The group met several times a day until the crisis abated, debating various options for addressing the Soviet challenge. Unbeknownst to them, Kennedy made recordings of these sessions — which, when made public many years later (and extensively cited by Sherwin), provided an extraordinary insight into the thinking of these powerful figures when faced with decisions of potentially catastrophic consequence.
In the highly burnished account of these deliberations, the members of ExComm had reasonably good intelligence on what was happening in Cuba, possessed a keen understanding of Khrushchev’s intentions, and, under enormous strain and pressure, successfully devised the military and diplomatic chess moves that compelled Moscow’s capitulation.
As Sherwin amply demonstrates, however, virtually none of these assertions are true. To begin with, US leaders were never aware of the fact that the nuclear warheads for those missiles had already been shipped to Cuba — in contrast to White House assumptions that they had yet to be delivered — or that the Soviets had deployed 42,000 troops to the island, three times the number identified in US intelligence reports. Nor did ExComm members fully comprehend Khrushchev’s reasons for stationing those troops and missiles or know of other Soviet moves, such as the deployment in US coastal waters of submarines equipped with nuclear-armed torpedoes.
Instead, the members of ExComm and their military colleagues were mostly confused, divided, and bloodthirsty, repeatedly making decisions that would, if carried out, have led to a disastrous escalation. When Kennedy decided to impose a naval blockade on Cuba as an alternative to direct military action, many of his top aides steadfastly resisted, saying that only a full-scale invasion and the physical destruction of the missiles would suffice to resolve the matter. Hence, when members of the Joint Chiefs of Staff met with Kennedy and the rest of the ExComm ensemble on October 19 to discuss the blockade plan, their response was universally hostile. Dismissing the president’s assertion that an assault on Cuba could provoke a Soviet move on Berlin and thereby trigger a full-scale, or “general,” nuclear war, the chiefs proclaimed their view that only an invasion would end the crisis.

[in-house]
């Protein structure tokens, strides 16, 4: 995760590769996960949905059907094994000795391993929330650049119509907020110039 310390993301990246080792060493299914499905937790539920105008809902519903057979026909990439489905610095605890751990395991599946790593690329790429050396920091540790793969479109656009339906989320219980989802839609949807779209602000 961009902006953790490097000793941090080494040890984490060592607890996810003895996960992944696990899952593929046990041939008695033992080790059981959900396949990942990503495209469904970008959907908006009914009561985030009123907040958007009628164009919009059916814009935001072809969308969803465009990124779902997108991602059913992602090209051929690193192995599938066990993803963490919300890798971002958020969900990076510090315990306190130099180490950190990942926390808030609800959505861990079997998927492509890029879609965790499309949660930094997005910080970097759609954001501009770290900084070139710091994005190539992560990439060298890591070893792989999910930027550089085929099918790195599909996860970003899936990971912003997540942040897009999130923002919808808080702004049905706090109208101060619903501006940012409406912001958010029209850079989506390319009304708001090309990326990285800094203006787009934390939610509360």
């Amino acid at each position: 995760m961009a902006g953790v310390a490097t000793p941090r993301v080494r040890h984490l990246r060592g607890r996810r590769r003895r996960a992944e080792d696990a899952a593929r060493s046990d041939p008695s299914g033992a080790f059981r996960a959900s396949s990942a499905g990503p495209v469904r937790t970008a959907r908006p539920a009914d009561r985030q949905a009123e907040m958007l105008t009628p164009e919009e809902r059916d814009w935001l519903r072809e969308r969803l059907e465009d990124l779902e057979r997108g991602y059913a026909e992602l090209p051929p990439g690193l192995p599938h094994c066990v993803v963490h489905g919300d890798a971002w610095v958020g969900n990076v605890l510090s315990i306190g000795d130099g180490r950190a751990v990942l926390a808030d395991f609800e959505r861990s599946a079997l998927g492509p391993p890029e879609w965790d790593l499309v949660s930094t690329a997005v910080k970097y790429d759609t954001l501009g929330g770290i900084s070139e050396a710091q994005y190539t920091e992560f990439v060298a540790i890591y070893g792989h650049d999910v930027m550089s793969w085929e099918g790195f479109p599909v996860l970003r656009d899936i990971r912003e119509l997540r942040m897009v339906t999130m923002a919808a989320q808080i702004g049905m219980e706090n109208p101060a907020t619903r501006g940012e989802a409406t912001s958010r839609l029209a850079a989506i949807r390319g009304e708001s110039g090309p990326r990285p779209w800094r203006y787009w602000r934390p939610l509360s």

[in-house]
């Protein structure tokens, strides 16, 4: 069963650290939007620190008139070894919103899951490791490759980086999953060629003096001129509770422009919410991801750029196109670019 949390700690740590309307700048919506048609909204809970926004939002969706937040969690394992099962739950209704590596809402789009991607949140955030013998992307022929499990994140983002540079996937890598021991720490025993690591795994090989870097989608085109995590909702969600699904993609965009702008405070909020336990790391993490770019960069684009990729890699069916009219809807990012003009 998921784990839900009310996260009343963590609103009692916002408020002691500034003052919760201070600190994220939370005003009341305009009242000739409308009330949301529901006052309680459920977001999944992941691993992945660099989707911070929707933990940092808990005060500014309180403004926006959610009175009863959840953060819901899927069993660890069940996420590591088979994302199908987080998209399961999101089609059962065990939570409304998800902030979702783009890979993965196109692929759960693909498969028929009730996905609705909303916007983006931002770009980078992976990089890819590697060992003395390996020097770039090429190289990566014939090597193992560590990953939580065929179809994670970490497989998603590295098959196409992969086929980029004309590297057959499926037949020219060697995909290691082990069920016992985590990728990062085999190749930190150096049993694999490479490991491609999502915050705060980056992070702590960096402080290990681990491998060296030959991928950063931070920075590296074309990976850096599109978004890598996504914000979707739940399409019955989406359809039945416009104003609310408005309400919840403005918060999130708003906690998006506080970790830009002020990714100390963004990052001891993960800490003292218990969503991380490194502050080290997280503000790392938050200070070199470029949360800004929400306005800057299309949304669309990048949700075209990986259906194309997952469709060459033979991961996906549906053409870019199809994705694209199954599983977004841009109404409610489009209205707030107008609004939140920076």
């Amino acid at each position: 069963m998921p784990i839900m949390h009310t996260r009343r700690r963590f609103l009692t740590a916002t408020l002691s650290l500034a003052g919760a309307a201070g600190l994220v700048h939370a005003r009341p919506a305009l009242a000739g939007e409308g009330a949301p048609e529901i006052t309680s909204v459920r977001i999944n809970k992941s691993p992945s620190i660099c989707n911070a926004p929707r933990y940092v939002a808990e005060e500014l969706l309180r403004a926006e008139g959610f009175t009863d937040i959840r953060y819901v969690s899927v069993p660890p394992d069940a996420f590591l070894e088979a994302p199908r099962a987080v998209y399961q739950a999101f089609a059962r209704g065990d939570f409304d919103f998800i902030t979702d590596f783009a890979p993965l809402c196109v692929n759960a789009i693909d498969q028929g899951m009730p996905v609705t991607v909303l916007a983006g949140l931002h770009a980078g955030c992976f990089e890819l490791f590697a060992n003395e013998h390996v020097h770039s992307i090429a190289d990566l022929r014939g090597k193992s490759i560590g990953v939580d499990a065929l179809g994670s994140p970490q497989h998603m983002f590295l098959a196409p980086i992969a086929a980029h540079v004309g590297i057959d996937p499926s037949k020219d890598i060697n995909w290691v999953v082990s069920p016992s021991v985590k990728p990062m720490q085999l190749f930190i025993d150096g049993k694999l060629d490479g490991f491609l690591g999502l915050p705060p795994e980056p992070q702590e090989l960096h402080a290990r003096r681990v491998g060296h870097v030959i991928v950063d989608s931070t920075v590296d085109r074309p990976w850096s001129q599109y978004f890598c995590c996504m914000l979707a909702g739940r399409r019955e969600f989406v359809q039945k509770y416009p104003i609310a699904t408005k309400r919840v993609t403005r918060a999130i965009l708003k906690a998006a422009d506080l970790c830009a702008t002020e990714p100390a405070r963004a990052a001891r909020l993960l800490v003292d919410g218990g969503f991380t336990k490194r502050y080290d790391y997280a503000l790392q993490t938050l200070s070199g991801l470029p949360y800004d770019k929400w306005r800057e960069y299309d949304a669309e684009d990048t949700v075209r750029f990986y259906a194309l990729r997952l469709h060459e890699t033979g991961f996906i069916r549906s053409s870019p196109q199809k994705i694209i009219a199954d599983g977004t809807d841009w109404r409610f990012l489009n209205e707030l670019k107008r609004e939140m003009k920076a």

“We don’t have any choice except direct military action,” insisted Gen. Curtis LeMay, the Air Force chief of staff. The Soviets wouldn’t dare move against US forces in West Berlin, he argued, and the United States must demonstrate that “if they make a move, we’re going to fight.” (LeMay, it should be noted, was an early advocate of bombing enemy cities as a major war tactic and oversaw the March 1945 firebombing of Tokyo, which resulted in over 100,000 deaths.)
What emerges from all these conversations is the inescapable conclusion that, far from behaving in a rational manner and pulling us back from the brink of annihilation, the men around Kennedy nearly pushed us over the edge. Only through the persistent urgings of UN Ambassador Adlai Stevenson, an occasional participant in the ExComm meetings, was Kennedy persuaded to attempt negotiations with Moscow and so resolve the crisis peacefully.
The Cuban Missile Crisis and the Russian Response
As Sherwin shows, Khrushchev also behaved in a reckless manner. In basing the missiles in Cuba in the first place, he failed to anticipate the explosive reaction that this move would produce in Washington. Having already learned to accept the presence of US nuclear-armed missiles in Turkey, he assumed that Washington would likewise accept the presence of Soviet missiles in Cuba, thereby creating a “balance of fear” and somehow reducing the risk of nuclear adventurism. What he failed to comprehend, of course, was the American leadership’s fanatical hatred of the Castro regime and complete preparedness to risk global incineration in its elimination.